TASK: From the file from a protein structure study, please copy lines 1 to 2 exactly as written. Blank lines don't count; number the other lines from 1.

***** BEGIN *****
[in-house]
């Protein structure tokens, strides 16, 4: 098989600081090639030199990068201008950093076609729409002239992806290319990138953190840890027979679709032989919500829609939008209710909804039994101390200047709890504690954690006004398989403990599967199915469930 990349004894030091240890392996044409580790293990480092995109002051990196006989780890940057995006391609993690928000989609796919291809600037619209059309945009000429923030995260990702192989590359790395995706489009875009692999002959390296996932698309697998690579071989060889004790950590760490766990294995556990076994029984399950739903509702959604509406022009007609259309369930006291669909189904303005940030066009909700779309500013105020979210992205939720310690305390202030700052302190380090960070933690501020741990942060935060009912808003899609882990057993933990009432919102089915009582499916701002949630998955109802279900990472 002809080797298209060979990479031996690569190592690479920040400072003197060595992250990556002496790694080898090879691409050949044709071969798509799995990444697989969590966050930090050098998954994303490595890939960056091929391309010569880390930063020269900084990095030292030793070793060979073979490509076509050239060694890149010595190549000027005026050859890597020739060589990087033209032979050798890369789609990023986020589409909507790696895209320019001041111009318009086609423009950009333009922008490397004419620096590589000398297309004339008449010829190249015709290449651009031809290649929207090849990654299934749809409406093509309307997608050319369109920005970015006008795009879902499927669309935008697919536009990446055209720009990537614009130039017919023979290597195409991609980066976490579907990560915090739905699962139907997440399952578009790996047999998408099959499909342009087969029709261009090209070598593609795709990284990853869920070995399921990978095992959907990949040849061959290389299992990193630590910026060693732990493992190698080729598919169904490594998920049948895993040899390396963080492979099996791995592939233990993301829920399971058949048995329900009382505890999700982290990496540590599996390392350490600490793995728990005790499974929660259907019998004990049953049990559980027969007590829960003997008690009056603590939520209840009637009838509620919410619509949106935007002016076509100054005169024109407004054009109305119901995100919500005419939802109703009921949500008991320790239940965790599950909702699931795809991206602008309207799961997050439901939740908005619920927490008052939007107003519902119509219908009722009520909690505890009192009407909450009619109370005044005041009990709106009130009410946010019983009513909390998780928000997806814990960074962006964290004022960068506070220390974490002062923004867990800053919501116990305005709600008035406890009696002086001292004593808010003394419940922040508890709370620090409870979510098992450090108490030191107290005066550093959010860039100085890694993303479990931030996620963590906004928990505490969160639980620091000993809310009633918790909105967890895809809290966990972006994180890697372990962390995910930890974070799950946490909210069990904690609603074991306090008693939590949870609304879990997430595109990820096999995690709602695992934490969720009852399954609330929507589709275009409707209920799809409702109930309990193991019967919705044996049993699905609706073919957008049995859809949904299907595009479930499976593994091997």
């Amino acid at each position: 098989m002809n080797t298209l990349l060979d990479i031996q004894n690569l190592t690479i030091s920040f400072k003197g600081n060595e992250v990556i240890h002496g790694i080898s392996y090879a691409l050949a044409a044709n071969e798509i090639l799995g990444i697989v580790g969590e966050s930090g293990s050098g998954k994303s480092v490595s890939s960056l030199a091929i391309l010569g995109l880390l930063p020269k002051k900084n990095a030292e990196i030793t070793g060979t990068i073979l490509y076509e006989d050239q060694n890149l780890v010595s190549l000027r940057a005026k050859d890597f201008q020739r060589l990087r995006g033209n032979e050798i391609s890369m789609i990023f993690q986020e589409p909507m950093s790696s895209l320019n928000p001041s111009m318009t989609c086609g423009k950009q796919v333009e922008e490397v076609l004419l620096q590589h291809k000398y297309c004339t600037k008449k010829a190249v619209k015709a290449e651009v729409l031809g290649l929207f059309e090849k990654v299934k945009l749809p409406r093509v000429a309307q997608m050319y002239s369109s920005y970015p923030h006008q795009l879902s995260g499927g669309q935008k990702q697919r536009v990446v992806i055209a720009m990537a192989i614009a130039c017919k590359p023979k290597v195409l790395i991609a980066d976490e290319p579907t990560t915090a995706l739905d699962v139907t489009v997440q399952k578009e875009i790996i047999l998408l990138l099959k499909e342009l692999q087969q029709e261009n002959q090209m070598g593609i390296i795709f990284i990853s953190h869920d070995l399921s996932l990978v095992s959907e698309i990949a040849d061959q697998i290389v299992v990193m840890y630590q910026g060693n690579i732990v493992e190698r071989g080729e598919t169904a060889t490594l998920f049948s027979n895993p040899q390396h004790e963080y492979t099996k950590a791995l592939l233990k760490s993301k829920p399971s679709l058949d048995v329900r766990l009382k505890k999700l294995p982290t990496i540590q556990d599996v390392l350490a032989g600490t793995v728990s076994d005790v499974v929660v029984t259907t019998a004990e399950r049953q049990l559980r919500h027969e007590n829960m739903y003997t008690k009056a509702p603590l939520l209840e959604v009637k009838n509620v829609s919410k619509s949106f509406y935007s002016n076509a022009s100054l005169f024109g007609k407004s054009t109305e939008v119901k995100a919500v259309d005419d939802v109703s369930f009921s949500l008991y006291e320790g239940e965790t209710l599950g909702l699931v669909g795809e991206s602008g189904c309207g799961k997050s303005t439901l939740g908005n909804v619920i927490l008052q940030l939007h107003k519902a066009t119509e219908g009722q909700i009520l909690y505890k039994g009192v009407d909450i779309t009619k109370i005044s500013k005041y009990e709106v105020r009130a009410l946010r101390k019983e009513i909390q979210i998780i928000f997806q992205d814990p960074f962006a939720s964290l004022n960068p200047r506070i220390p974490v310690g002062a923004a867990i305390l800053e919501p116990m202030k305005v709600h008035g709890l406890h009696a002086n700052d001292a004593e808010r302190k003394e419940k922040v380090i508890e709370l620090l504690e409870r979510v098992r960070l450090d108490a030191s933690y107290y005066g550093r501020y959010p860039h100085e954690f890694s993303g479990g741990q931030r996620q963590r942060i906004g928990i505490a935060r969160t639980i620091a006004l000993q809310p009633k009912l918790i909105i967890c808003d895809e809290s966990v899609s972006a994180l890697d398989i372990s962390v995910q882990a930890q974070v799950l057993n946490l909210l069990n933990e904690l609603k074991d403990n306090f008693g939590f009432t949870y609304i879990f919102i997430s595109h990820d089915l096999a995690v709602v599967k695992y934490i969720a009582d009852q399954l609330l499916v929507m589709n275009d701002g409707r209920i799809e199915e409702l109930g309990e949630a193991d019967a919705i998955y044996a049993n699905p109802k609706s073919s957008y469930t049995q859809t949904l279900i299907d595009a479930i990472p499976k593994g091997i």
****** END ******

[in-house]
């Protein structure tokens, strides 16, 4: 098989600081090639030199990068201008950093076609729409002239992806290319990138953190840890027979679709032989919500829609939008209710909804039994101390200047709890504690954690006004398989403990599967199915469930 990349004894030091240890392996044409580790293990480092995109002051990196006989780890940057995006391609993690928000989609796919291809600037619209059309945009000429923030995260990702192989590359790395995706489009875009692999002959390296996932698309697998690579071989060889004790950590760490766990294995556990076994029984399950739903509702959604509406022009007609259309369930006291669909189904303005940030066009909700779309500013105020979210992205939720310690305390202030700052302190380090960070933690501020741990942060935060009912808003899609882990057993933990009432919102089915009582499916701002949630998955109802279900990472 002809080797298209060979990479031996690569190592690479920040400072003197060595992250990556002496790694080898090879691409050949044709071969798509799995990444697989969590966050930090050098998954994303490595890939960056091929391309010569880390930063020269900084990095030292030793070793060979073979490509076509050239060694890149010595190549000027005026050859890597020739060589990087033209032979050798890369789609990023986020589409909507790696895209320019001041111009318009086609423009950009333009922008490397004419620096590589000398297309004339008449010829190249015709290449651009031809290649929207090849990654299934749809409406093509309307997608050319369109920005970015006008795009879902499927669309935008697919536009990446055209720009990537614009130039017919023979290597195409991609980066976490579907990560915090739905699962139907997440399952578009790996047999998408099959499909342009087969029709261009090209070598593609795709990284990853869920070995399921990978095992959907990949040849061959290389299992990193630590910026060693732990493992190698080729598919169904490594998920049948895993040899390396963080492979099996791995592939233990993301829920399971058949048995329900009382505890999700982290990496540590599996390392350490600490793995728990005790499974929660259907019998004990049953049990559980027969007590829960003997008690009056603590939520209840009637009838509620919410619509949106935007002016076509100054005169024109407004054009109305119901995100919500005419939802109703009921949500008991320790239940965790599950909702699931795809991206602008309207799961997050439901939740908005619920927490008052939007107003519902119509219908009722009520909690505890009192009407909450009619109370005044005041009990709106009130009410946010019983009513909390998780928000997806814990960074962006964290004022960068506070220390974490002062923004867990800053919501116990305005709600008035406890009696002086001292004593808010003394419940922040508890709370620090409870979510098992450090108490030191107290005066550093959010860039100085890694993303479990931030996620963590906004928990505490969160639980620091000993809310009633918790909105967890895809809290966990972006994180890697372990962390995910930890974070799950946490909210069990904690609603074991306090008693939590949870609304879990997430595109990820096999995690709602695992934490969720009852399954609330929507589709275009409707209920799809409702109930309990193991019967919705044996049993699905609706073919957008049995859809949904299907595009479930499976593994091997």